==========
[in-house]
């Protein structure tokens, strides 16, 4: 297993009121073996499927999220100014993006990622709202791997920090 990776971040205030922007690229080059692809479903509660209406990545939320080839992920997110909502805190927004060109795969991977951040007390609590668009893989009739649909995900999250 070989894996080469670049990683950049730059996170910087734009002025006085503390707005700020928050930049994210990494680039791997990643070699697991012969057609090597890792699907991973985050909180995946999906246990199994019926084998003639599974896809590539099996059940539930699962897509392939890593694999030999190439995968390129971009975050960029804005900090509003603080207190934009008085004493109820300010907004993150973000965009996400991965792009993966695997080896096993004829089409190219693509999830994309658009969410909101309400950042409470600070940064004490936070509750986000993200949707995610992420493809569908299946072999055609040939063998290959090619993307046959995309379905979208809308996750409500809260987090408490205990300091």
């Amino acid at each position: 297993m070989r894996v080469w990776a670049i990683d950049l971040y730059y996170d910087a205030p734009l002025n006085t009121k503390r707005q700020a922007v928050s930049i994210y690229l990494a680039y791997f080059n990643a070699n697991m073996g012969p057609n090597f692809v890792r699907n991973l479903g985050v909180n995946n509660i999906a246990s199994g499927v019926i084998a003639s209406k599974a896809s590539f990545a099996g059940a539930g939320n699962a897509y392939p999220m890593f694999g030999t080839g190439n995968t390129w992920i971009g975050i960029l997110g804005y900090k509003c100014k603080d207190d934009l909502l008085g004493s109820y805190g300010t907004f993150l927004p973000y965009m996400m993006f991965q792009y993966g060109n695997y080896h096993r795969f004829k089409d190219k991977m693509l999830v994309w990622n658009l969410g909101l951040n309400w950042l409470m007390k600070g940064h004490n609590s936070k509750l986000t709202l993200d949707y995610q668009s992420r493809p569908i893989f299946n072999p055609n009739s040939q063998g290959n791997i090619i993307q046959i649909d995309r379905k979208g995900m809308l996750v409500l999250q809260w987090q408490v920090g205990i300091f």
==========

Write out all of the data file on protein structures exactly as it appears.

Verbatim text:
[in-house]
């Protein structure tokens, strides 16, 4: 297993009121073996499927999220100014993006990622709202791997920090 990776971040205030922007690229080059692809479903509660209406990545939320080839992920997110909502805190927004060109795969991977951040007390609590668009893989009739649909995900999250 070989894996080469670049990683950049730059996170910087734009002025006085503390707005700020928050930049994210990494680039791997990643070699697991012969057609090597890792699907991973985050909180995946999906246990199994019926084998003639599974896809590539099996059940539930699962897509392939890593694999030999190439995968390129971009975050960029804005900090509003603080207190934009008085004493109820300010907004993150973000965009996400991965792009993966695997080896096993004829089409190219693509999830994309658009969410909101309400950042409470600070940064004490936070509750986000993200949707995610992420493809569908299946072999055609040939063998290959090619993307046959995309379905979208809308996750409500809260987090408490205990300091």
């Amino acid at each position: 297993m070989r894996v080469w990776a670049i990683d950049l971040y730059y996170d910087a205030p734009l002025n006085t009121k503390r707005q700020a922007v928050s930049i994210y690229l990494a680039y791997f080059n990643a070699n697991m073996g012969p057609n090597f692809v890792r699907n991973l479903g985050v909180n995946n509660i999906a246990s199994g499927v019926i084998a003639s209406k599974a896809s590539f990545a099996g059940a539930g939320n699962a897509y392939p999220m890593f694999g030999t080839g190439n995968t390129w992920i971009g975050i960029l997110g804005y900090k509003c100014k603080d207190d934009l909502l008085g004493s109820y805190g300010t907004f993150l927004p973000y965009m996400m993006f991965q792009y993966g060109n695997y080896h096993r795969f004829k089409d190219k991977m693509l999830v994309w990622n658009l969410g909101l951040n309400w950042l409470m007390k600070g940064h004490n609590s936070k509750l986000t709202l993200d949707y995610q668009s992420r493809p569908i893989f299946n072999p055609n009739s040939q063998g290959n791997i090619i993307q046959i649909d995309r379905k979208g995900m809308l996750v409500l999250q809260w987090q408490v920090g205990i300091f």